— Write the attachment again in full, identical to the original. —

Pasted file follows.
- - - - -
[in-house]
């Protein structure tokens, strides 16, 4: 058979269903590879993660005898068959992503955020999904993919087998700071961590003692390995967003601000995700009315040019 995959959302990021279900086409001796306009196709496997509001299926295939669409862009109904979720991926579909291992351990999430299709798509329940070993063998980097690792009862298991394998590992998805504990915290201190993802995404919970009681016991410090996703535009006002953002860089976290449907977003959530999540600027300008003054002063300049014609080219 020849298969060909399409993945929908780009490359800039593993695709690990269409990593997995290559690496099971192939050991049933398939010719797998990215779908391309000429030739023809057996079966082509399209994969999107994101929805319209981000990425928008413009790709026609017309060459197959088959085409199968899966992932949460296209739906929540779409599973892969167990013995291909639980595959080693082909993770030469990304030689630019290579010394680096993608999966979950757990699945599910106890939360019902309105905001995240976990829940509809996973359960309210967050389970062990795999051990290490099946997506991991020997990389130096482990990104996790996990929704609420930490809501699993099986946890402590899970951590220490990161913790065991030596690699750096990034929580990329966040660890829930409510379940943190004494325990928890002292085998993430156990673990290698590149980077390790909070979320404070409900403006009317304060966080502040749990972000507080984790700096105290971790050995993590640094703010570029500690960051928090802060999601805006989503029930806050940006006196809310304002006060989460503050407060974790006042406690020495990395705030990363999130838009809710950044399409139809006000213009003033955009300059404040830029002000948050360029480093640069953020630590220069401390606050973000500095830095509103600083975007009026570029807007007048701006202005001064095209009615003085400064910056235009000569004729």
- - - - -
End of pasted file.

[in-house]
């Protein structure tokens, strides 16, 4: 058979269903590879993660005898068959992503955020999904993919087998700071961590003692390995967003601000995700009315040019 995959959302990021279900086409001796306009196709496997509001299926295939669409862009109904979720991926579909291992351990999430299709798509329940070993063998980097690792009862298991394998590992998805504990915290201190993802995404919970009681016991410090996703535009006002953002860089976290449907977003959530999540600027300008003054002063300049014609080219 020849298969060909399409993945929908780009490359800039593993695709690990269409990593997995290559690496099971192939050991049933398939010719797998990215779908391309000429030739023809057996079966082509399209994969999107994101929805319209981000990425928008413009790709026609017309060459197959088959085409199968899966992932949460296209739906929540779409599973892969167990013995291909639980595959080693082909993770030469990304030689630019290579010394680096993608999966979950757990699945599910106890939360019902309105905001995240976990829940509809996973359960309210967050389970062990795999051990290490099946997506991991020997990389130096482990990104996790996990929704609420930490809501699993099986946890402590899970951590220490990161913790065991030596690699750096990034929580990329966040660890829930409510379940943190004494325990928890002292085998993430156990673990290698590149980077390790909070979320404070409900403006009317304060966080502040749990972000507080984790700096105290971790050995993590640094703010570029500690960051928090802060999601805006989503029930806050940006006196809310304002006060989460503050407060974790006042406690020495990395705030990363999130838009809710950044399409139809006000213009003033955009300059404040830029002000948050360029480093640069953020630590220069401390606050973000500095830095509103600083975007009026570029807007007048701006202005001064095209009615003085400064910056235009000569004729």